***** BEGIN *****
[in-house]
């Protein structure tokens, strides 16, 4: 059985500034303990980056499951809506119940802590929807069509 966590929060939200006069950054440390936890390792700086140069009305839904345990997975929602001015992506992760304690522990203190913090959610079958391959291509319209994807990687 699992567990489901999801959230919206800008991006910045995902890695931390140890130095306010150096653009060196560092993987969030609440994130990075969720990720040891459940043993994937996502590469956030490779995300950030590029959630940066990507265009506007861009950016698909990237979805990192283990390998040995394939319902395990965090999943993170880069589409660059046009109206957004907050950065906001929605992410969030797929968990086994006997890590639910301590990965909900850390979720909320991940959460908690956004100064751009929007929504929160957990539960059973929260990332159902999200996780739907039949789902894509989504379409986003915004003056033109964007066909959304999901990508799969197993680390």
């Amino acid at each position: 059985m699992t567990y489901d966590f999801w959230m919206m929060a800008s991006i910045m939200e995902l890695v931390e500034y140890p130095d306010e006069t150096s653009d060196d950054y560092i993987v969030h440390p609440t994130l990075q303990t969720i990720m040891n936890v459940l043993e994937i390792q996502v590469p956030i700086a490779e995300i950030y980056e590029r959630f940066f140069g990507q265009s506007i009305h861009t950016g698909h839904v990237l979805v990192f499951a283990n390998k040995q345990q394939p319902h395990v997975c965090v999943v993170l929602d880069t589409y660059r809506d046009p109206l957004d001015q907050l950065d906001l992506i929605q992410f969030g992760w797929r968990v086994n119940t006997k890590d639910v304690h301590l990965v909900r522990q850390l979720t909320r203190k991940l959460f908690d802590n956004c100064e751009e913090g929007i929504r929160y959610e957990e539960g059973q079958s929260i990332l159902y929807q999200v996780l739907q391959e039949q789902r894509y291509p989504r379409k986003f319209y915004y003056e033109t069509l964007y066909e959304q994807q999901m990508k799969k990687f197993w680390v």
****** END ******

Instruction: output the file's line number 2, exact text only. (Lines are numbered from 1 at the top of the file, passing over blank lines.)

């Protein structure tokens, strides 16, 4: 059985500034303990980056499951809506119940802590929807069509 966590929060939200006069950054440390936890390792700086140069009305839904345990997975929602001015992506992760304690522990203190913090959610079958391959291509319209994807990687 699992567990489901999801959230919206800008991006910045995902890695931390140890130095306010150096653009060196560092993987969030609440994130990075969720990720040891459940043993994937996502590469956030490779995300950030590029959630940066990507265009506007861009950016698909990237979805990192283990390998040995394939319902395990965090999943993170880069589409660059046009109206957004907050950065906001929605992410969030797929968990086994006997890590639910301590990965909900850390979720909320991940959460908690956004100064751009929007929504929160957990539960059973929260990332159902999200996780739907039949789902894509989504379409986003915004003056033109964007066909959304999901990508799969197993680390």